It’s put-up-or-shut-up time for Infiniti in Europe. And after what even they’d describe as the slowest of slow starts over the last three years, Nissan’s premium arm finally seems to be having a decent crack at putting up.

The Japanese luxury car brand is using this Geneva motor show to introduce its new rival for the BMW 3-series: the Q50. Unlike the G37 before it, this car is right-sized for its class. And having seen it close up at a preview event last night, I can confirm that it’s an appealing car.

A bit fussy-looking here and there, but still much more striking than any of the brand’s current saloons, and better proportioned.

More important still, it’s going to launch this summer with the same 168bhp 2.2-litre four-cylinder diesel engine you’ll find in a Mercedes A- and Mercedes-Benz B-Class, emitting a competitive 115g/km. It’s the lack of a decent four-pot diesel, more than anything, that’s held the Infiniti brand back in Europe. The Merc one isn’t the best on the market, but it’s competent. And after what they did with Renault’s 3.0-litre V6 diesel for the FX, EX and M models, the firm has already proved that it can put manners on any powerplant.

There will also be a 359bhp, 145g/km petrol-electric hybrid offered.

The press material makes a great deal of the Q50’s long wheelbase and roominess. It’s got good legroom; plenty of headroom in the front, not quite as much in the second row. Overall, I’d say a BMW 3-series is a more spacious car – but only just. And from where Infiniti was on packaging - with the likes of the EX and M way behind the class standard on practicality - it’s a bit of a result. Material richness and cabin quality both seem particularly lavish.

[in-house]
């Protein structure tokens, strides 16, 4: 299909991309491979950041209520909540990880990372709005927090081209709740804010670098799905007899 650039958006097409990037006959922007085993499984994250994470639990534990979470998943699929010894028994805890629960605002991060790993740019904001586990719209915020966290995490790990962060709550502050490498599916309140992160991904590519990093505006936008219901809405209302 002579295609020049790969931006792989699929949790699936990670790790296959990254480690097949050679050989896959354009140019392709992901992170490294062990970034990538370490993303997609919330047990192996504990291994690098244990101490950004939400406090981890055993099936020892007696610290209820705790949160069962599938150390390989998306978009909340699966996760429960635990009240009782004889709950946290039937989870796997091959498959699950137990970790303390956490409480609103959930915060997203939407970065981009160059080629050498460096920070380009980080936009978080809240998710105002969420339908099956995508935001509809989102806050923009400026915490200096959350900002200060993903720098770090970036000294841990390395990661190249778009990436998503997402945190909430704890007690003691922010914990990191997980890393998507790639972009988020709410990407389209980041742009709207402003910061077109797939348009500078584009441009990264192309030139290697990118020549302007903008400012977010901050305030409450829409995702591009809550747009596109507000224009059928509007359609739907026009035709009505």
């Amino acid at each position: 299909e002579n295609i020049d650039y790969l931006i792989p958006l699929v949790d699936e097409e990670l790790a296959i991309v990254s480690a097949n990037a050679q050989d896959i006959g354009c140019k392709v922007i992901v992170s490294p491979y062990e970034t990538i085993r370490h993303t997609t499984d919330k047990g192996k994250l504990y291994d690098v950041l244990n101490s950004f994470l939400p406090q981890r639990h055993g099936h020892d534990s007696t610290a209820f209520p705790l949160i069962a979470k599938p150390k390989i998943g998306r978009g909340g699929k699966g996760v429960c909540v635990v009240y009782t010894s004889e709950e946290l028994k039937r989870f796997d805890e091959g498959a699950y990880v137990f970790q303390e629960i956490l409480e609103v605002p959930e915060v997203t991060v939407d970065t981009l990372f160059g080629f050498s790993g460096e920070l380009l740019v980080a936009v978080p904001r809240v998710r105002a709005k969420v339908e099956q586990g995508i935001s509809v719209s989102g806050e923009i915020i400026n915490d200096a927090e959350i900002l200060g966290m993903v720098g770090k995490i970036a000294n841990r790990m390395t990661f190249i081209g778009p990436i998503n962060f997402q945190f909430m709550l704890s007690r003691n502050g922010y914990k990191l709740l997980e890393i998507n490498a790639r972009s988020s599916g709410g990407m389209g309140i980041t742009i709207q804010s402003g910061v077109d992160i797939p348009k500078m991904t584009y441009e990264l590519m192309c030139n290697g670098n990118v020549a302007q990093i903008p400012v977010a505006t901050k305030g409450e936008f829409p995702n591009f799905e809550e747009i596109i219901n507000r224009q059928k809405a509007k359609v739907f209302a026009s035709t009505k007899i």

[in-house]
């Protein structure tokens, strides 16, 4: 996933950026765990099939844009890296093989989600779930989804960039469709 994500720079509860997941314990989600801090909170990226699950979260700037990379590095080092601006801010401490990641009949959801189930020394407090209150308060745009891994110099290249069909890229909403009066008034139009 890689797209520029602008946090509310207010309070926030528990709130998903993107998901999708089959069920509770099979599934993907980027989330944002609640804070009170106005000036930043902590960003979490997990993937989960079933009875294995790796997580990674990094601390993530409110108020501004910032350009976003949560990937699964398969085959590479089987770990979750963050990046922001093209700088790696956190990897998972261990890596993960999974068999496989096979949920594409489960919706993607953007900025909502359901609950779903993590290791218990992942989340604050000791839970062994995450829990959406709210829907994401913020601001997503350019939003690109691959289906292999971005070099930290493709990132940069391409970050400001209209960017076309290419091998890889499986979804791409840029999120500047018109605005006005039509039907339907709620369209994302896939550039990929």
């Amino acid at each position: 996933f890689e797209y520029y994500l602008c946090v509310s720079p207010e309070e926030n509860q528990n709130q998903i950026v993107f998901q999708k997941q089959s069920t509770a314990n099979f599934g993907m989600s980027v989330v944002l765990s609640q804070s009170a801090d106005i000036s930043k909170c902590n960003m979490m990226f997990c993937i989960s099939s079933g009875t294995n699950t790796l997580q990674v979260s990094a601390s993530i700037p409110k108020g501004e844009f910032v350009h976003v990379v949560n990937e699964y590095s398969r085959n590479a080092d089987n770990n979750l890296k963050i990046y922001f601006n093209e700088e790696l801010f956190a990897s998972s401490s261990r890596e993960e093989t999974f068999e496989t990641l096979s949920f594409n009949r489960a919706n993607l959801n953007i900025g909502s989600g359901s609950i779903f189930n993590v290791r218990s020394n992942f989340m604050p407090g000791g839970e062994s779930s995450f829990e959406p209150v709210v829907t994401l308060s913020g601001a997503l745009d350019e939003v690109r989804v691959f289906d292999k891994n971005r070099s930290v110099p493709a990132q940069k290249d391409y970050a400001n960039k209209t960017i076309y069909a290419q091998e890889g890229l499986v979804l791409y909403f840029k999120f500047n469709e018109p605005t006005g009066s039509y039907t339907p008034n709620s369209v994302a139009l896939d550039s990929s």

The Q50’s all-electric steer-by-wire system is its technological highlight. It adds little by way of fuel-efficiency compared with a simpler electromechanical power steering system; the benefits are all about configurability and ease of use.

There’s no bump-steer, they say: you can drive the car at speed over ruts and big cobblestones and feel no disturbance at all through the rim. You steer straight, the car goes straight: that’s it. Directional response is improved. You can also adjust the pace and weight of the rack to your heart’s content. But will it feel trustworthy; 'real'? We’ll find out when we drive the car in June.